Small bowel bacterial overgrowth is a condition in which abnormally large numbers of bacteria grow in the small intestine.
Overgrowth – intestinal bacteria; Bacterial overgrowth – intestine
Causes, incidence, and risk factors
Normally, the small intestine contains a low number of bacteria. This is different from the large intestine, which contains large numbers of bacteria.
The abnormally large numbers of bacteria in the small intestine use for their growth many of the nutrients that a person would normally absorb. As a result, a person with small bowel bacterial overgrowth may not absorb enough nutrients and will be
In addition, the breakdown of nutrients by the bacteria in the small intestines can damage the cells lining the intestinal wall.
Too much growth of bacteria in the small intestine can occur with many different conditions, including:
- Complications of diseases or surgery that create pouches or blockages in the small bowel, such as
Diseases that lead to movement problems in the small bowel, such as
Immunodeficiency such as
AIDSor immunoglobulin deficiency Short bowel syndromecaused by surgically removing a large part of the small intestine
Small bowel diverticulosis, in which small sacs occur in the inner lining of the intestine, allowing too much growth of bacteria. Although these sacs can occur anywhere along the intestinal tract, they are much more common in the large bowel than in the small bowel.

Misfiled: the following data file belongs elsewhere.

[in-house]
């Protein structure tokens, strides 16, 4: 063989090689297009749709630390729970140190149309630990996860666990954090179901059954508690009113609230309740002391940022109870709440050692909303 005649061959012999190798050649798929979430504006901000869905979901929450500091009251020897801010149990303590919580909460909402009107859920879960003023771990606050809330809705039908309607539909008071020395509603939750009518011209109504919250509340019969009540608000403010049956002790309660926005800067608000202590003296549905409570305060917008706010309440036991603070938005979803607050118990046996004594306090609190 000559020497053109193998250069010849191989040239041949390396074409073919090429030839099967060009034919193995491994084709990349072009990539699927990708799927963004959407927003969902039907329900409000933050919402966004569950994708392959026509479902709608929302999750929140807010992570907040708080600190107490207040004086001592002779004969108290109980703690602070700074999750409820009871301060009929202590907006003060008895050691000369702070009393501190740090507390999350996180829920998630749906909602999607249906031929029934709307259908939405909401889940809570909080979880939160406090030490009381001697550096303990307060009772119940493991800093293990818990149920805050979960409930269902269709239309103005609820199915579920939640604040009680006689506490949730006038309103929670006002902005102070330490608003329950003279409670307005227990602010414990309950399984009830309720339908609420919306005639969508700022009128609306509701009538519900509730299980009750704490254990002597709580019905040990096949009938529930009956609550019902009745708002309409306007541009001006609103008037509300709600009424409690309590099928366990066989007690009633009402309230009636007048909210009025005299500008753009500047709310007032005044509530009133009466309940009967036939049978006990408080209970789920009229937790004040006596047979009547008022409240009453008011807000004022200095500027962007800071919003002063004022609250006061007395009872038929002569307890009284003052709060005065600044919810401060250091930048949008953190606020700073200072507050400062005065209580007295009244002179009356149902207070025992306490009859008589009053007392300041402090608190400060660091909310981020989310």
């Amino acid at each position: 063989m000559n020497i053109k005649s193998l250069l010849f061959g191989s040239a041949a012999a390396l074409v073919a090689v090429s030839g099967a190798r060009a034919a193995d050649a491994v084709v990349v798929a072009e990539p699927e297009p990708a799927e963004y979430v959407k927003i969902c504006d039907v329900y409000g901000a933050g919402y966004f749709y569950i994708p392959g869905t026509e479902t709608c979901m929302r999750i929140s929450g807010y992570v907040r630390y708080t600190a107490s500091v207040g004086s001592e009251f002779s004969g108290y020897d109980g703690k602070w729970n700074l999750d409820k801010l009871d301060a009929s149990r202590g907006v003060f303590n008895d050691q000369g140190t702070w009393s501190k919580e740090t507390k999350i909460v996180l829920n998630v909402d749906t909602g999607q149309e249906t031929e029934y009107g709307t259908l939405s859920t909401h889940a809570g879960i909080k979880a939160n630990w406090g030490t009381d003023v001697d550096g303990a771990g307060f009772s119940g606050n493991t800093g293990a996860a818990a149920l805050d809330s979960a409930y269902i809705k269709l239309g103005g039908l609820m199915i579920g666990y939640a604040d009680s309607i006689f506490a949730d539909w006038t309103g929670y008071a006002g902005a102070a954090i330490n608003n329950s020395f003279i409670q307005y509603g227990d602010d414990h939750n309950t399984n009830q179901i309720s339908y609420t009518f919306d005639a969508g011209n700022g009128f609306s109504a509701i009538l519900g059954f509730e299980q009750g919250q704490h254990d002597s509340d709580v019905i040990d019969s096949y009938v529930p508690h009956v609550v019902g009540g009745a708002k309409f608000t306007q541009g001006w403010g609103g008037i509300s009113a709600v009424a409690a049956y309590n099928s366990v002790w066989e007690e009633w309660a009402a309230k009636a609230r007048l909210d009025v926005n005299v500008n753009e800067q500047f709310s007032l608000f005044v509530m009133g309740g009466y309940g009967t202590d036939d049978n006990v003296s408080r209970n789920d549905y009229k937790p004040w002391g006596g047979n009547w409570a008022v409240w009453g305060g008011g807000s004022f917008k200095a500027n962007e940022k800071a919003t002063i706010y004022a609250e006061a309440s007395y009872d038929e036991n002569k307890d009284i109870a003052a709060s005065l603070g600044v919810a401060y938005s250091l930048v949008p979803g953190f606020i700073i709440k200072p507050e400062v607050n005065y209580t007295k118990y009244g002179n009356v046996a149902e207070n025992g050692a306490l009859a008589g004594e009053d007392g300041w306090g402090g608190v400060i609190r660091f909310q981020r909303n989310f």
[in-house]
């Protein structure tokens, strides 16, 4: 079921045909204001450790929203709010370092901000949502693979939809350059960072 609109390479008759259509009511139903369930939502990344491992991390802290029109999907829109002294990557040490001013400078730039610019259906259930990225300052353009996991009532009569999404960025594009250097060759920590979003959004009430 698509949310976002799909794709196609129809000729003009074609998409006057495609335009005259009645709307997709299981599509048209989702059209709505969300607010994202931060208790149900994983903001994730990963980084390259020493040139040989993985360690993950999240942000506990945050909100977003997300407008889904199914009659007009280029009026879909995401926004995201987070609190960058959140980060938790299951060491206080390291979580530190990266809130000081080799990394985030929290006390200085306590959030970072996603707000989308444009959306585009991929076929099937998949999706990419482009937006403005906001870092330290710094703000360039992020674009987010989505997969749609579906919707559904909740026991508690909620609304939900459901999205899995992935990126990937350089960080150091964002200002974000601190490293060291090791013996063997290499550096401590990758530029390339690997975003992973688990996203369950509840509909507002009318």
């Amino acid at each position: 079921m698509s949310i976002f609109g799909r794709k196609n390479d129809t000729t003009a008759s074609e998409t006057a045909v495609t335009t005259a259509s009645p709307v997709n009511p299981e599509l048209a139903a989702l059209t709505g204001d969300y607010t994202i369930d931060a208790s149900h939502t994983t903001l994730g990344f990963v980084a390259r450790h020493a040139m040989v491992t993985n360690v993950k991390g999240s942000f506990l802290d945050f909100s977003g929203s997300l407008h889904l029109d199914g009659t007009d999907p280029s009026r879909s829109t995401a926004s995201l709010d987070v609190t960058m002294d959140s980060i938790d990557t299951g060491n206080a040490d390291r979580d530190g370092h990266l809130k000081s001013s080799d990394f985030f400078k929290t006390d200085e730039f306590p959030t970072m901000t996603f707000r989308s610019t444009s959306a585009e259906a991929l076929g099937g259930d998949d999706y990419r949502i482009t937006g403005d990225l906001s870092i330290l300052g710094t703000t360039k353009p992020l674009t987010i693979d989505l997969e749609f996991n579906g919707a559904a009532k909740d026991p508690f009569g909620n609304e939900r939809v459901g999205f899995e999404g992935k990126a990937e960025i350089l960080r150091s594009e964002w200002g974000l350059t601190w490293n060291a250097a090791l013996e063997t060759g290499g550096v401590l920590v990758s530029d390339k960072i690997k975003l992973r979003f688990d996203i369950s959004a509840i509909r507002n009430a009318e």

Surgical procedures, such as a Billroth II type of stomach removal (
gastrectomy) that creates a loop of small intestine where excessive intestinal bacteria can grow.
The most common symptoms are:
Abdominal pain and cramps
Diarrhea (usually watery)
Other symptoms may include:
Signs and tests
- Blood chemistry tests (such as albumin level)
- Complete blood count (
CBC) Fecal fat test
- Small intestine
- Vitamin levels in the blood
The goal is to treat the cause of the excess small intestinal bacteria growth. For certain conditions, antibiotics or drugs that speed intestinal movement (motility-speeding drugs) may be considered.
Treatment also involves getting enough fluids and nutrition.
Someone who is dehydrated may need intravenous (IV) fluids in a hospital. If the person is already malnourished, a type of nutrition given through a vein (total parenteral nutrition — TPN) may be necessary.
Severe cases lead to malnutrition. Other possible complications include:
Excess bleeding due to vitamin deficiency